March 19, 2015


Vietnam OKs Syngenta GM corn seed for cultivation



Syngenta on Tuesday announced that Vietnam had approved its Bt11 x GA21 double stack corn seed for commercial cultivation.


The Swiss seed and crop chemicals company said the double stack would be available for the 2015/2016 season.


Corn hybrids containing the Bt11 trait are designed to control the Asian Corn Borer, which is the most damaging corn pest in Asean countries, Syngenta explained.


GA21 glyphosate tolerance, on the other hand, would give farmers greater flexibility in managing weeds, thereby helping them to maximize yield potential, it added.


Syngenta Chief Operating Officer Davor Pisk said: "Today's (March 17) announcement is another example of the broad potential of our proprietary corn traits. The decision by the Vietnamese government will give growers access to a wider choice of agricultural technologies and will be a valuable addition to our integrated offers in Vietnam."


Syngenta said it "is committed to providing integrated crop solutions and agronomic knowledge which support growers in increasing productivity and crop quality in a sustainable way".


360 lawsuits


Syngenta is currently embroiled in a maelstrom of lawsuits filed by farmers and traders in the US. The Associated Press reported in early February that the company faces over 360 lawsuits in 20 states.


The lawsuits arose from Syngenta's sale of the genetically modified corn MIR 162, also called Agrisure Viptera, which was approved by the US Department of Agriculture in 2010 and first sold to farmers in 2011.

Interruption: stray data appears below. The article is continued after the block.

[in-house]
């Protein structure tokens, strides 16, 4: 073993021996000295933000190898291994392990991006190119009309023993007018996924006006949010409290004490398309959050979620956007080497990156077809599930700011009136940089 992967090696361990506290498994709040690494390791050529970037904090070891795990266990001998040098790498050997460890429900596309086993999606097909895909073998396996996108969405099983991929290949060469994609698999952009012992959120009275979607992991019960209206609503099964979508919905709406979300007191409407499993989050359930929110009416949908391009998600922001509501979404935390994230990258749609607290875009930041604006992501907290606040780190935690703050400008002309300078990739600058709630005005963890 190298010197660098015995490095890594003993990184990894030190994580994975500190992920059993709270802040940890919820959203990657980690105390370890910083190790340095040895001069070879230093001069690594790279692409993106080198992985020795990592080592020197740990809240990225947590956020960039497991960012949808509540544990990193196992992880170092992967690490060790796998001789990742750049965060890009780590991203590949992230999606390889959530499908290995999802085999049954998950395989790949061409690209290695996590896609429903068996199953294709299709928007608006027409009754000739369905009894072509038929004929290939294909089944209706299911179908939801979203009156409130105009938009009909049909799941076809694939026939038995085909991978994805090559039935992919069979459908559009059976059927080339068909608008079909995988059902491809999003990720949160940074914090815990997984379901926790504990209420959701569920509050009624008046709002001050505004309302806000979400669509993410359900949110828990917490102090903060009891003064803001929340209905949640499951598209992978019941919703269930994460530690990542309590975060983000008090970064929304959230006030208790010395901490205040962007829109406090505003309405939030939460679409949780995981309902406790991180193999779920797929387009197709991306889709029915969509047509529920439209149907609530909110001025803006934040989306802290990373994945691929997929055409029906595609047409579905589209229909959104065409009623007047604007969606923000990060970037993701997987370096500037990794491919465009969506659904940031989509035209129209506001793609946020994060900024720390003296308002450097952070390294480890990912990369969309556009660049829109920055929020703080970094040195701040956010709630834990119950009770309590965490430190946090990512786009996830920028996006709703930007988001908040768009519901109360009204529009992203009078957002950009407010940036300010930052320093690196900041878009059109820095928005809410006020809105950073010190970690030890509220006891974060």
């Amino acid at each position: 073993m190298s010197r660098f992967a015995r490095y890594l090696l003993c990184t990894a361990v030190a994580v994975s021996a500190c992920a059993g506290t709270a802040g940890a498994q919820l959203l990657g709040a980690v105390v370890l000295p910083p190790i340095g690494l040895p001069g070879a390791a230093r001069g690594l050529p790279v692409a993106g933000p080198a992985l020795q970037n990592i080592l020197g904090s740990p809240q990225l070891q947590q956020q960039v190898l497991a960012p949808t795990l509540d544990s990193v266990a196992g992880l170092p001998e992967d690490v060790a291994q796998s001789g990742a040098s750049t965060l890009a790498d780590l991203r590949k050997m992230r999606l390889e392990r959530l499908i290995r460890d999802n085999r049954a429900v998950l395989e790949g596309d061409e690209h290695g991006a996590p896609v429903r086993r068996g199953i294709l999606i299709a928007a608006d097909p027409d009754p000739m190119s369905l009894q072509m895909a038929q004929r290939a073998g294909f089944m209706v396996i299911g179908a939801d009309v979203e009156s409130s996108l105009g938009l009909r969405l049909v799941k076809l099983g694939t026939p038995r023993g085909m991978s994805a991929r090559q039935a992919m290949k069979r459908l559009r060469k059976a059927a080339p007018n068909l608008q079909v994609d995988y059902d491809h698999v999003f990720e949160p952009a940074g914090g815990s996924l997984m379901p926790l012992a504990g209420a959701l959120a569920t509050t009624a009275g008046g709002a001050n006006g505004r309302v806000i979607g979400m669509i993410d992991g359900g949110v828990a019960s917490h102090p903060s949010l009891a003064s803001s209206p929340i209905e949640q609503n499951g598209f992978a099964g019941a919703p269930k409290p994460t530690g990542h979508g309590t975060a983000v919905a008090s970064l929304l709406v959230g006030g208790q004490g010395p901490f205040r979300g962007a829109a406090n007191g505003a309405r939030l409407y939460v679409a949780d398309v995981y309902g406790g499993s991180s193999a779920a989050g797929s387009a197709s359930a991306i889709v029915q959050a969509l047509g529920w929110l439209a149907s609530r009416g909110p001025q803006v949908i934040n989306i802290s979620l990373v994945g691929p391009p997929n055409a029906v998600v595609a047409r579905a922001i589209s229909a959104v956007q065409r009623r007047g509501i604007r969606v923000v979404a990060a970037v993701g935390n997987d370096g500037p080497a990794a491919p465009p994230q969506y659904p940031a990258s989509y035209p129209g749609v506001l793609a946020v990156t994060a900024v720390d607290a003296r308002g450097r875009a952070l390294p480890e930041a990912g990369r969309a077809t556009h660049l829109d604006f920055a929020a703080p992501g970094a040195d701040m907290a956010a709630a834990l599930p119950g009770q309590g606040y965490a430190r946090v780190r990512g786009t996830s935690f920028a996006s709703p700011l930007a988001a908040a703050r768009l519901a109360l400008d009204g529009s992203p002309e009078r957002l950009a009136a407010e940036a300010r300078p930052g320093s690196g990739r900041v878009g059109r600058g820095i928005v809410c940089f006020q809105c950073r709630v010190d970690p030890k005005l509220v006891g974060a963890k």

In February 2014, China started rejecting US corn imports after it had discovered the Viptera trait in several shipments three months before.


The lawsuits claimed that China, which refuses to buy genetically modified crops it hasn't tested, rejected more than 131 million bushels.


Even farmers who did not plant the Viptera corn as well as grain handlers and exporters claimed they lost money arising from the Chinese boycott of US corn and corn byproducts.


Syngenta spokesman Paul Minehart had in the past issued a statement claiming that "Syngenta has done what a good company should do".


"We developed a superior product that helps farmers; we applied for and received government approvals from the US and major export markets at the time; and we submitted an import application to the Chinese government that was timely, accurate and complete", Minehart had said


China eventually approved Viptera for import last December.

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